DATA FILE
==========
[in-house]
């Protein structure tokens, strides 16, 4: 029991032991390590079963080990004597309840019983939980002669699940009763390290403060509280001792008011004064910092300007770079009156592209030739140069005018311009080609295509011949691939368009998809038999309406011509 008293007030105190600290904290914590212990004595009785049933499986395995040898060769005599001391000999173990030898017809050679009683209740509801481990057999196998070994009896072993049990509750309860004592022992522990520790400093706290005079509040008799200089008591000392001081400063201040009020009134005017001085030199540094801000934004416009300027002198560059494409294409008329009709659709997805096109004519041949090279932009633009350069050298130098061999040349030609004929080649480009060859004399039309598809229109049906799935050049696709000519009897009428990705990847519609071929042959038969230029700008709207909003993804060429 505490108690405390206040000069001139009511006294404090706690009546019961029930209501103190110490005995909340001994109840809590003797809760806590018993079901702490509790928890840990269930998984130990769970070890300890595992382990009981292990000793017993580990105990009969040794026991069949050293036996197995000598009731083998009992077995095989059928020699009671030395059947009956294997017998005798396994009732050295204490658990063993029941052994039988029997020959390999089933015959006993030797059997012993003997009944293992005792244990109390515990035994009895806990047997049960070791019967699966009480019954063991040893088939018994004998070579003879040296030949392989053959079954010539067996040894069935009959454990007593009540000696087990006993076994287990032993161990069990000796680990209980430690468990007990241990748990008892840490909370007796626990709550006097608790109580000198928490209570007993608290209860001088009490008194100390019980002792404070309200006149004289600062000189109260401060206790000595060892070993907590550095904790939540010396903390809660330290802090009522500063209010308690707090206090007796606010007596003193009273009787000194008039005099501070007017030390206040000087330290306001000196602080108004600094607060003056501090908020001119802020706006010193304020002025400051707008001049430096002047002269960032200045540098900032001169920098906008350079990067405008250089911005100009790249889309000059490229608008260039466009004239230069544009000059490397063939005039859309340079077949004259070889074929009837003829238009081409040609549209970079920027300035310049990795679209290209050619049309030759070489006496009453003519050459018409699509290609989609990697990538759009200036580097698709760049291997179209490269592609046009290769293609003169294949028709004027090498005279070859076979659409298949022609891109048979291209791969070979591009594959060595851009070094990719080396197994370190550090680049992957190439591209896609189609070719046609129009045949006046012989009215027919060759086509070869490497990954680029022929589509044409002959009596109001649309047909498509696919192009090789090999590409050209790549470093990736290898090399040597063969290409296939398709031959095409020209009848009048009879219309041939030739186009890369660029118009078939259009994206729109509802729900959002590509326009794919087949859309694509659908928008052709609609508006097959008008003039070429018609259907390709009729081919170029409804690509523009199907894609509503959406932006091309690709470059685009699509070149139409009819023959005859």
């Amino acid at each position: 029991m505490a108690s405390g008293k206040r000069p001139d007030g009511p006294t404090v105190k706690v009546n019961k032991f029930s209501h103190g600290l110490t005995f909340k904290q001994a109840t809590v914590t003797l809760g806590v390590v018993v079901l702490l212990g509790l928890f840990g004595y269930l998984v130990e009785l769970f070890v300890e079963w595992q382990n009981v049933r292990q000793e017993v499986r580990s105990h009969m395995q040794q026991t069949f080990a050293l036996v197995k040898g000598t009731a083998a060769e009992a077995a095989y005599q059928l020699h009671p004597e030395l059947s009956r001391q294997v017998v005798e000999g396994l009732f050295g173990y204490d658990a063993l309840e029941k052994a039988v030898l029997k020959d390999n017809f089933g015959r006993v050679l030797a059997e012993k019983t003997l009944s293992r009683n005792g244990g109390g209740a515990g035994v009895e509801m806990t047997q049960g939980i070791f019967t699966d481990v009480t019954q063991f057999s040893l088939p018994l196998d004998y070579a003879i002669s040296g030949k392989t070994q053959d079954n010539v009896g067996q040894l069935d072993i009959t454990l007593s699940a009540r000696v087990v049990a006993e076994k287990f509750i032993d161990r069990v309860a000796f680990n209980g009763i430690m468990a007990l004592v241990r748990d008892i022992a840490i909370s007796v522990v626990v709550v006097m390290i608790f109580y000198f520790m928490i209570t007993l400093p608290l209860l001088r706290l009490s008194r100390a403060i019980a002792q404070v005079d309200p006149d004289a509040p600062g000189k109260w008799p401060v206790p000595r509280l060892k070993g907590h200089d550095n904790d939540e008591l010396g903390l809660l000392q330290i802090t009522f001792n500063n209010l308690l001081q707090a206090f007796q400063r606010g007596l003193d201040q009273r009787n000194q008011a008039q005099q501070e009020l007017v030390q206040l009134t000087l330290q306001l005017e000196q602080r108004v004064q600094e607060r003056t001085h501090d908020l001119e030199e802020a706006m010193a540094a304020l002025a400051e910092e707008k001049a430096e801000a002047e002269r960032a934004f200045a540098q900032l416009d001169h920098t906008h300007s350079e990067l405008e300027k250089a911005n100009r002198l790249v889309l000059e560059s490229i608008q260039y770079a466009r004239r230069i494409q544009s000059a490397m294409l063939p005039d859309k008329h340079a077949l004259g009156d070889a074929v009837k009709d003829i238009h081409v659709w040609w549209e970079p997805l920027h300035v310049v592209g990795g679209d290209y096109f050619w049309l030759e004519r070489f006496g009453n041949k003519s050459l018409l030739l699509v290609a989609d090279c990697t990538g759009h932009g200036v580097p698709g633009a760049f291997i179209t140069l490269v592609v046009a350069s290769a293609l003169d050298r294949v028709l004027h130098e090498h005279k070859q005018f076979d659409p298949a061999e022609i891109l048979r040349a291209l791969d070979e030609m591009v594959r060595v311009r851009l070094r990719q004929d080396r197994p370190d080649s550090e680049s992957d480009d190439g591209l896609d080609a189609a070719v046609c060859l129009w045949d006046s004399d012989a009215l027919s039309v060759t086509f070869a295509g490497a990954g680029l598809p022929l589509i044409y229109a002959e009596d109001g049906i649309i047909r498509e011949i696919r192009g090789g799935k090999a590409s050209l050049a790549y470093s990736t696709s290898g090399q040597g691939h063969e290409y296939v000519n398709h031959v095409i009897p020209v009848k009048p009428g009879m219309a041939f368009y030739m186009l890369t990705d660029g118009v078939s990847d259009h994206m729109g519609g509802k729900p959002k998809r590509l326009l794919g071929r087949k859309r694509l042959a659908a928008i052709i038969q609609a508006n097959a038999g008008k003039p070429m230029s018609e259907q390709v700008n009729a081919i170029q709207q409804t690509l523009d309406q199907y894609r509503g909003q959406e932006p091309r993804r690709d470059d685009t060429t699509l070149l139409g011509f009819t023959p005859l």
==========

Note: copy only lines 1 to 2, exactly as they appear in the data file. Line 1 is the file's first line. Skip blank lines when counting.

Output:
[in-house]
């Protein structure tokens, strides 16, 4: 029991032991390590079963080990004597309840019983939980002669699940009763390290403060509280001792008011004064910092300007770079009156592209030739140069005018311009080609295509011949691939368009998809038999309406011509 008293007030105190600290904290914590212990004595009785049933499986395995040898060769005599001391000999173990030898017809050679009683209740509801481990057999196998070994009896072993049990509750309860004592022992522990520790400093706290005079509040008799200089008591000392001081400063201040009020009134005017001085030199540094801000934004416009300027002198560059494409294409008329009709659709997805096109004519041949090279932009633009350069050298130098061999040349030609004929080649480009060859004399039309598809229109049906799935050049696709000519009897009428990705990847519609071929042959038969230029700008709207909003993804060429 505490108690405390206040000069001139009511006294404090706690009546019961029930209501103190110490005995909340001994109840809590003797809760806590018993079901702490509790928890840990269930998984130990769970070890300890595992382990009981292990000793017993580990105990009969040794026991069949050293036996197995000598009731083998009992077995095989059928020699009671030395059947009956294997017998005798396994009732050295204490658990063993029941052994039988029997020959390999089933015959006993030797059997012993003997009944293992005792244990109390515990035994009895806990047997049960070791019967699966009480019954063991040893088939018994004998070579003879040296030949392989053959079954010539067996040894069935009959454990007593009540000696087990006993076994287990032993161990069990000796680990209980430690468990007990241990748990008892840490909370007796626990709550006097608790109580000198928490209570007993608290209860001088009490008194100390019980002792404070309200006149004289600062000189109260401060206790000595060892070993907590550095904790939540010396903390809660330290802090009522500063209010308690707090206090007796606010007596003193009273009787000194008039005099501070007017030390206040000087330290306001000196602080108004600094607060003056501090908020001119802020706006010193304020002025400051707008001049430096002047002269960032200045540098900032001169920098906008350079990067405008250089911005100009790249889309000059490229608008260039466009004239230069544009000059490397063939005039859309340079077949004259070889074929009837003829238009081409040609549209970079920027300035310049990795679209290209050619049309030759070489006496009453003519050459018409699509290609989609990697990538759009200036580097698709760049291997179209490269592609046009290769293609003169294949028709004027090498005279070859076979659409298949022609891109048979291209791969070979591009594959060595851009070094990719080396197994370190550090680049992957190439591209896609189609070719046609129009045949006046012989009215027919060759086509070869490497990954680029022929589509044409002959009596109001649309047909498509696919192009090789090999590409050209790549470093990736290898090399040597063969290409296939398709031959095409020209009848009048009879219309041939030739186009890369660029118009078939259009994206729109509802729900959002590509326009794919087949859309694509659908928008052709609609508006097959008008003039070429018609259907390709009729081919170029409804690509523009199907894609509503959406932006091309690709470059685009699509070149139409009819023959005859």